Brandy is a liquor distilled from wine or fermented fruit juice. Brandy products without a specified source are distillled from grape wine. Introduced to Northern Europe by Dutch traders in the 16th century, the name brandy comes from the Dutch word brandewijn, meaning "burnt wine".
The most common types of brandy are the French Cognac, Armagnac, and Calvados brandies, as well as the Greek Metaxa and the South American Pisco brandy. Spain is also a well-known origin of many popular brandy products.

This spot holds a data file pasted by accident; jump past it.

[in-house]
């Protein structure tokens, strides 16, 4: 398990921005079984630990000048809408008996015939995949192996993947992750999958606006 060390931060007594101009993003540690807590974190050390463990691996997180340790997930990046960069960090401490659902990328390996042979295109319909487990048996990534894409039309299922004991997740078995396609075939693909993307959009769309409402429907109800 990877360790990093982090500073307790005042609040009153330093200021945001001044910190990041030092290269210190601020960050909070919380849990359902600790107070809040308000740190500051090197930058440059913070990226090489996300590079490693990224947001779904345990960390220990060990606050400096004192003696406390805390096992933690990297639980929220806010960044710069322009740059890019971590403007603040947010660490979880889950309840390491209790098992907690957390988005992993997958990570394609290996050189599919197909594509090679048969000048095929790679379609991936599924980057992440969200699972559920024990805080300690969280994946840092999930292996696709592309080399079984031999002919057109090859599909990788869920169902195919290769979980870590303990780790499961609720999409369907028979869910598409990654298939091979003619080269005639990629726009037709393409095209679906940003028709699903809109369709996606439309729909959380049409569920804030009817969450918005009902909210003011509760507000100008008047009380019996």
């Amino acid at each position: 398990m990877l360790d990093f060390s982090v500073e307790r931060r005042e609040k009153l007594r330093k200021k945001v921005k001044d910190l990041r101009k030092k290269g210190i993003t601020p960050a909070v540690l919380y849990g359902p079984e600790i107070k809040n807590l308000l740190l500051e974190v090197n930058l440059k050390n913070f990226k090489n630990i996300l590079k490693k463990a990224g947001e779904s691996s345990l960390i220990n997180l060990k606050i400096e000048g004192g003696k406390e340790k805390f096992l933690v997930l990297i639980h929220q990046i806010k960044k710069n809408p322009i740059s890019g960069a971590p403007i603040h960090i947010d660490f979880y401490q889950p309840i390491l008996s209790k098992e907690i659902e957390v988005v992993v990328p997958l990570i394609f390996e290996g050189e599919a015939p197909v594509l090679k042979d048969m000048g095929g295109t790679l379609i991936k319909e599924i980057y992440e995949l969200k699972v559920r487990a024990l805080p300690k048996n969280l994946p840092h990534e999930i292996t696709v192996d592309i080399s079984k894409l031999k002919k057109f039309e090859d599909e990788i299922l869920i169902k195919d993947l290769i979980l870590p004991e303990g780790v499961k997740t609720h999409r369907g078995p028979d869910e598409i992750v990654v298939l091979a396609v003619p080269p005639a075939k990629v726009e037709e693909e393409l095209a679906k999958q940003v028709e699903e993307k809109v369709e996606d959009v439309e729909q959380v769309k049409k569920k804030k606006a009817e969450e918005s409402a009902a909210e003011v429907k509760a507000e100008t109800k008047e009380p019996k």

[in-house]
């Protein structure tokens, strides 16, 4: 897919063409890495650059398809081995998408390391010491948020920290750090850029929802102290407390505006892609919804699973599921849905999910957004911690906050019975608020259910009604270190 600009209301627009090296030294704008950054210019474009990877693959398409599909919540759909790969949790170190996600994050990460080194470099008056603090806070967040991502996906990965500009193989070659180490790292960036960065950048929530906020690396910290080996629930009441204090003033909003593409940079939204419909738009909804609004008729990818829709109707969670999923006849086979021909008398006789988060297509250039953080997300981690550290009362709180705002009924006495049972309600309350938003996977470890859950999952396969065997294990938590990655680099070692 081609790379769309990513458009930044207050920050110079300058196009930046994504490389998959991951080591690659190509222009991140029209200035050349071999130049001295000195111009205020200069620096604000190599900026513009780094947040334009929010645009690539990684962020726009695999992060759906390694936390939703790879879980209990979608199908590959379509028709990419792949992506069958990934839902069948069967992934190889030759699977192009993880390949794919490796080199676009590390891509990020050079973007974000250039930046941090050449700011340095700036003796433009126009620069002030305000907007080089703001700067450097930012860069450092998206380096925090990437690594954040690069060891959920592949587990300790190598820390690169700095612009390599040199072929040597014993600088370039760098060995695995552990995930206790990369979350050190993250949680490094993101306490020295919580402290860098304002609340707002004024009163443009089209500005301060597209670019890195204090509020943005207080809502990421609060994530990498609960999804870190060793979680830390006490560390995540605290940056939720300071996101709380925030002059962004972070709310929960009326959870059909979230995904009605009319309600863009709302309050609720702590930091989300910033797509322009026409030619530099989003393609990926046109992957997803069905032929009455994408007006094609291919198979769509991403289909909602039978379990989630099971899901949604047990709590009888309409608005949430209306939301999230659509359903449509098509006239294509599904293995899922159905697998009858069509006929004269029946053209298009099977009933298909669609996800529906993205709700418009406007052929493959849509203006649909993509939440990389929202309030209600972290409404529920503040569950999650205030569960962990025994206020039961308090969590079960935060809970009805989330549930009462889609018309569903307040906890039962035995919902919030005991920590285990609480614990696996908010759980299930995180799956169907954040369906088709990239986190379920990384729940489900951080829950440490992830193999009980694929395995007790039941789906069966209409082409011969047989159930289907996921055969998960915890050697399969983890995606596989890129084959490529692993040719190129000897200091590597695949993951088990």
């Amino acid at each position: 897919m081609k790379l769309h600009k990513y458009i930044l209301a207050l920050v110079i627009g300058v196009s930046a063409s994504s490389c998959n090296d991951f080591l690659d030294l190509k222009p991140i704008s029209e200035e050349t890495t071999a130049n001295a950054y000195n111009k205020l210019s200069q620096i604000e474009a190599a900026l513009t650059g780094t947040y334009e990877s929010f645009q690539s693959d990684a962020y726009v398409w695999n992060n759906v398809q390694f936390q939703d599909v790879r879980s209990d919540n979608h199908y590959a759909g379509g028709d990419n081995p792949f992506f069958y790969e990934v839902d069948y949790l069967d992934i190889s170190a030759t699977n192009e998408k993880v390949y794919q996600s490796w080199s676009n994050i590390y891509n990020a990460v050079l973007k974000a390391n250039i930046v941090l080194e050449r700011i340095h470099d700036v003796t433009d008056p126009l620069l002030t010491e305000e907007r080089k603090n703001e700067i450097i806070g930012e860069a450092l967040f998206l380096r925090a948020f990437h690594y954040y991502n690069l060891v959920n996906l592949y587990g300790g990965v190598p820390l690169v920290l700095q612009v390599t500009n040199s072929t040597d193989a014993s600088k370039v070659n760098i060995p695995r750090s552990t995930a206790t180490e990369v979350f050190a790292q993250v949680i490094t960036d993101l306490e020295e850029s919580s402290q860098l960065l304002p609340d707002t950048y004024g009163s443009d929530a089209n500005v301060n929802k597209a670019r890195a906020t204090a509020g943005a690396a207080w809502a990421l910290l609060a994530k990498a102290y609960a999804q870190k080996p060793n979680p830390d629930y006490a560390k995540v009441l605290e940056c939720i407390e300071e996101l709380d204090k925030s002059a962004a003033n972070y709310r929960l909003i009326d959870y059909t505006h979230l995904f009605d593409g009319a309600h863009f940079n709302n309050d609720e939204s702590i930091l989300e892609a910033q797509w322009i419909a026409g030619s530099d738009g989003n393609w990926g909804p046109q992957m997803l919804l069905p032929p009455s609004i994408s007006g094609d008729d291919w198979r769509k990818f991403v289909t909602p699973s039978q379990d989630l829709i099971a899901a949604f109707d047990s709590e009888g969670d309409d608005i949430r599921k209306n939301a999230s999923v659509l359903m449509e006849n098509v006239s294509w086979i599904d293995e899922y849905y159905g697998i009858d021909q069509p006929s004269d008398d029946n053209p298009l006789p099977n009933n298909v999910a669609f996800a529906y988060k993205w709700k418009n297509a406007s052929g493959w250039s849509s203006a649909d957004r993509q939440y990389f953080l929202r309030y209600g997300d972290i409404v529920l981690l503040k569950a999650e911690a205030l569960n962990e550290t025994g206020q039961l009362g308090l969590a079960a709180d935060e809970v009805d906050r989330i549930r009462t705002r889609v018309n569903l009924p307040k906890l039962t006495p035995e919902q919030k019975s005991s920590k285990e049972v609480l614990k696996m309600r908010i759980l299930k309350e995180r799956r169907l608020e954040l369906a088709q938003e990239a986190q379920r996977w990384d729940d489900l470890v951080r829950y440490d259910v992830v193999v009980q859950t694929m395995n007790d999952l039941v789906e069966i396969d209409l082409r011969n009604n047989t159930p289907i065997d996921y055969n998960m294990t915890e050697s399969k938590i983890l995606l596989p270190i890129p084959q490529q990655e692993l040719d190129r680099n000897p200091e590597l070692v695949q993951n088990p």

Fruit brandy is made from fermented fruit mash, normally apples, pears, cherries and other stone-fruits, as well as different types of berries. They are normally clear and colorless.